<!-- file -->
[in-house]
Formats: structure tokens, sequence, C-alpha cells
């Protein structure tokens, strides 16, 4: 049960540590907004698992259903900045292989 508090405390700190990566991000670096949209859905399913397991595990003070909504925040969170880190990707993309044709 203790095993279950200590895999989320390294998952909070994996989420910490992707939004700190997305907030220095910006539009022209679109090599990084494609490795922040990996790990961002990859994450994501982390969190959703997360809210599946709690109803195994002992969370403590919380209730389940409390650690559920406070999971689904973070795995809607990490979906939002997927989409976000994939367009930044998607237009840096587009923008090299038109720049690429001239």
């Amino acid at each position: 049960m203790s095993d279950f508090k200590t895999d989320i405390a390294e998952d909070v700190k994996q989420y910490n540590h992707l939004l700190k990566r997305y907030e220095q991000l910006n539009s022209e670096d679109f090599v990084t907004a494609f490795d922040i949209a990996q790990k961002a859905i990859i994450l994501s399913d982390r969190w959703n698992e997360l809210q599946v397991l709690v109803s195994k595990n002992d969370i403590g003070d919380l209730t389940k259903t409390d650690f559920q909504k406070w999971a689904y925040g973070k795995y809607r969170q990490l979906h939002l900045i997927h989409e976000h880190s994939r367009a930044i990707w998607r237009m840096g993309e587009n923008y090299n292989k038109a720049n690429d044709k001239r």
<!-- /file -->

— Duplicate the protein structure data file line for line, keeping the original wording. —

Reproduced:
[in-house]
Formats: structure tokens, sequence, C-alpha cells
């Protein structure tokens, strides 16, 4: 049960540590907004698992259903900045292989 508090405390700190990566991000670096949209859905399913397991595990003070909504925040969170880190990707993309044709 203790095993279950200590895999989320390294998952909070994996989420910490992707939004700190997305907030220095910006539009022209679109090599990084494609490795922040990996790990961002990859994450994501982390969190959703997360809210599946709690109803195994002992969370403590919380209730389940409390650690559920406070999971689904973070795995809607990490979906939002997927989409976000994939367009930044998607237009840096587009923008090299038109720049690429001239």
């Amino acid at each position: 049960m203790s095993d279950f508090k200590t895999d989320i405390a390294e998952d909070v700190k994996q989420y910490n540590h992707l939004l700190k990566r997305y907030e220095q991000l910006n539009s022209e670096d679109f090599v990084t907004a494609f490795d922040i949209a990996q790990k961002a859905i990859i994450l994501s399913d982390r969190w959703n698992e997360l809210q599946v397991l709690v109803s195994k595990n002992d969370i403590g003070d919380l209730t389940k259903t409390d650690f559920q909504k406070w999971a689904y925040g973070k795995y809607r969170q990490l979906h939002l900045i997927h989409e976000h880190s994939r367009a930044i990707w998607r237009m840096g993309e587009n923008y090299n292989k038109a720049n690429d044709k001239r």